Despatch from Anthony Musgrave to Right Hon. Edward Cardwell (27 January 1865)

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Date: 1865-01-27
By: Anthony Musgrave
Citation: Despatch from Anthony Musgrave to Right Hon. Edward Cardwell (27 January 1865) in UK, Parliament, Correspondence respecting the Proposed Union of the British North American Provinces (London: George Edward Eyre and William Spottiswoode, 1867).
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No. 2.

Copy of a DESPATCH from Governor MUSGRAVE to the Right Hon. EDWARD CARDWELL., M.P.

(No. 23.)

Government House, Newfoundland, January 27, 1865.
(Received February 16, 1865.)
(Answered No. 9, February 27, 1865, page 154.)


I HAVE the honour to forward to you copies of the speech with which I have this day opened the annual session of the Colonial Parliament.

2. I have, perhaps, permitted myself more freedom in the expression of my opinion on some subjects than has been usual on the part of the Governor since the establishment of Responsible Government ; but the Council entirely approved of the draft which I submitted to them, and I have reason to hope that the remarks which I have made will not be inexpedient in the present position of local affairs and circumstances.

I have, &c.

(Signed) A. MUSGRAVE.

The Right Hon. Edward Cardwell, M.P.,
&c. &c. &c.

Enclosure in No. 2.

EXTRACT from SPEECH of his Excellency Governor MUSGRAVE on opening the Fifth Session of the Eighth General Assembly, January 27, 1865.



You will be furnished with the report of the delegates from the several British North American Provinces, who met at Quebec in October last to consider a proposition for the Confederation of these Colonies, and with a copy of a Despatch from the Secretary of State upon this important subject, conveying the general approval of Her Majesty’s Government of the proceedings of the Conference. The question to which these papers refer is one of the deepest interest to the whole community, without exception of any part ore section, and I am confident that I need not extort you to approach the consideration of the proposal submitted by the Conference in a spirit of calm examination. Its bearing upon the immediate welfare of the population of Newfoundland will no doubt must concern you, but future beneficial consequences likely to flow from arrangement, if carried into effect, will not escape your inquiry. I have been acquainted, by the Governor-General of Canada, that the Canadian Parliament was summoned to meet on the 19th instant, and it is intended by his Government to propose an Address to the Queen from both branches of the Legislature, embodying the resolutions of the Quebec Conference, and praying Her Majesty to cause a Bill top be introduced into the Imperial Parliment to enact the union of these Colonies on the basis of these resolutions.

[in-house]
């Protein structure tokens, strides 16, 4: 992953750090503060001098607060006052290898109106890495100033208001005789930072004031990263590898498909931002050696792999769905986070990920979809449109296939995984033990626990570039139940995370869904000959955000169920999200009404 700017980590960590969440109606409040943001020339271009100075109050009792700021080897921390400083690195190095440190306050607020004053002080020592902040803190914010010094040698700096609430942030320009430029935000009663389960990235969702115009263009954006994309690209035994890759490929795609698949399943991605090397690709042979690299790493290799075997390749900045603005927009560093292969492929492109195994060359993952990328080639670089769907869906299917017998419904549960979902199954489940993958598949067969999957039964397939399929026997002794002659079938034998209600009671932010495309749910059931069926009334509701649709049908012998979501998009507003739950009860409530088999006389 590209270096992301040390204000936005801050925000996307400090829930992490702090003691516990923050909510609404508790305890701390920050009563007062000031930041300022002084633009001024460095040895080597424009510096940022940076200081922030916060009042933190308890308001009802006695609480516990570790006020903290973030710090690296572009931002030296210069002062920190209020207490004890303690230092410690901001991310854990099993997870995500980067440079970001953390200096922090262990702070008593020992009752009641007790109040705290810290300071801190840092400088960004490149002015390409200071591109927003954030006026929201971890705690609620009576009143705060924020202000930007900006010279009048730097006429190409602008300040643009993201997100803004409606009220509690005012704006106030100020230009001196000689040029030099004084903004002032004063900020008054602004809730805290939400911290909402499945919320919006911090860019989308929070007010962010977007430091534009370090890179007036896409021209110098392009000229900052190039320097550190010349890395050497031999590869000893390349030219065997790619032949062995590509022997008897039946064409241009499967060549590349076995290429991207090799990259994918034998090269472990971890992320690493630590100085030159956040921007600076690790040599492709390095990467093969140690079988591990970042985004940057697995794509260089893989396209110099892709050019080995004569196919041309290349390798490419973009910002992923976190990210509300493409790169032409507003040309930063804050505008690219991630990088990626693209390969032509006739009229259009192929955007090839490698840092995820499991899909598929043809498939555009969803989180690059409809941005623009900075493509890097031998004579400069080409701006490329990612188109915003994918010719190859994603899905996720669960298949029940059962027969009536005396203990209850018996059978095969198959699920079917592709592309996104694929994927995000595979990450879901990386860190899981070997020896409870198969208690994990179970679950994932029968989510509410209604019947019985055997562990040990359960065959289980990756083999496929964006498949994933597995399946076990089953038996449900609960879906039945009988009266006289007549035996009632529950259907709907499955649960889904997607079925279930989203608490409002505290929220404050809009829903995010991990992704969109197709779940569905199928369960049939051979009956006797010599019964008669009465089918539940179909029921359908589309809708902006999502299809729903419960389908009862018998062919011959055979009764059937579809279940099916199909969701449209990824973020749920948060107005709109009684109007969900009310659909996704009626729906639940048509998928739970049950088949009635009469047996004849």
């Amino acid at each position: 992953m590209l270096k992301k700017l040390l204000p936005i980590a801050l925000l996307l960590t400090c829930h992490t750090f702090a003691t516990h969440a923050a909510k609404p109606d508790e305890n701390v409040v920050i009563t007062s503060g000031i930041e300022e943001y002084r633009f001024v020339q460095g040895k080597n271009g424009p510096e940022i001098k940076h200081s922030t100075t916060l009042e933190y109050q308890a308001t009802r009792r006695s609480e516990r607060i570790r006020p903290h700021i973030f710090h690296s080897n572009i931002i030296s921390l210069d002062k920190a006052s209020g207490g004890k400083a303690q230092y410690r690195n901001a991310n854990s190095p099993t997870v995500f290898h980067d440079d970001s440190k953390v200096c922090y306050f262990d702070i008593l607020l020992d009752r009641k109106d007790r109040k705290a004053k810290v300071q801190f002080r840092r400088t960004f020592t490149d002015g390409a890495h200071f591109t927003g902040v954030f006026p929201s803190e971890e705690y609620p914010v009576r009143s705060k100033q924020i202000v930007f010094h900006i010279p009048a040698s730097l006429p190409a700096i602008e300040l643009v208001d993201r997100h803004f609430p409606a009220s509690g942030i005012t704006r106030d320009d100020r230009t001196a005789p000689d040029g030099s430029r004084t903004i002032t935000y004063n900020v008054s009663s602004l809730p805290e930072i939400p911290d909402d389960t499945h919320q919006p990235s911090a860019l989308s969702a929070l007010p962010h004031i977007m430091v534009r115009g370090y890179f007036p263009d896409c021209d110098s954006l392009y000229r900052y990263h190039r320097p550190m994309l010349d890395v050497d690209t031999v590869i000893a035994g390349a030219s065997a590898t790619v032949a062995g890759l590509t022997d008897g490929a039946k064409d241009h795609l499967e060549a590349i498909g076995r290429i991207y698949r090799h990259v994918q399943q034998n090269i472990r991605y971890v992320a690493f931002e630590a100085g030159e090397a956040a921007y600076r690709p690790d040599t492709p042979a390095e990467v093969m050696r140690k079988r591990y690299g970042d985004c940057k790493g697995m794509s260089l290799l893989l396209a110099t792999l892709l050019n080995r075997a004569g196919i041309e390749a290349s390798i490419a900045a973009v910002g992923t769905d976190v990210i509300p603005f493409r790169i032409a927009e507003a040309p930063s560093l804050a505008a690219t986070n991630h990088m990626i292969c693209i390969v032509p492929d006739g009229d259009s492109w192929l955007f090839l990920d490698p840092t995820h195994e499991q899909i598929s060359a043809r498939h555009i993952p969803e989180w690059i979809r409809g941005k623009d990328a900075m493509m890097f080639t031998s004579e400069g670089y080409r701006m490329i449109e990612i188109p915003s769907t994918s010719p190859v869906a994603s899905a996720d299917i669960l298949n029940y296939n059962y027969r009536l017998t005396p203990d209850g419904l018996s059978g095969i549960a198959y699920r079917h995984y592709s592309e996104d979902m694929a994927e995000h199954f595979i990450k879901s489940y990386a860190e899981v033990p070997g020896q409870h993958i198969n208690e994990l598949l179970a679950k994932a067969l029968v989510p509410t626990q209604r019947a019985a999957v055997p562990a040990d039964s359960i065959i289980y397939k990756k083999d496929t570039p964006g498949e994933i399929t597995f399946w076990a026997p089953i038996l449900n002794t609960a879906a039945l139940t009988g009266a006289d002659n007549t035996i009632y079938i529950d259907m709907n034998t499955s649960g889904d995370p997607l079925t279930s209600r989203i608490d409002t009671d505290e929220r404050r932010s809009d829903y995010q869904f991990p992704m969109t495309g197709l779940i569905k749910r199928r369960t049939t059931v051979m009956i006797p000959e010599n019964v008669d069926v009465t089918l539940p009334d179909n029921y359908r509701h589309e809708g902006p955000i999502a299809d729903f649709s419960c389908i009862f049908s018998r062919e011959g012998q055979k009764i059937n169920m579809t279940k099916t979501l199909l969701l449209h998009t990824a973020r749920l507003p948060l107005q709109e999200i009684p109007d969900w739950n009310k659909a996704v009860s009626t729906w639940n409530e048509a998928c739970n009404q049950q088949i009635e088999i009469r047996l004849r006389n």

With respect to the question of the Customs tariff of the proposed Union, which naturally engages much consideration, it is obviously impossible for the Government of any one Province to give any pledge which would be binding upon the Government or Parliament of the Union ; but I am in a position to state that, if the decision rested with the members of the present Canadian Administration, their desire would be to arrange the charges in the tariff so as to meet the views of all the members of the proposed Union.
His Excellency Lord Monck has expressed to me his opinion that the course of action will be in a direction that will be satisfactory in your Honourable Bodies, and that no apprehension need be entertained in Newfoundland that a system of excessive import duties will will be introduced.

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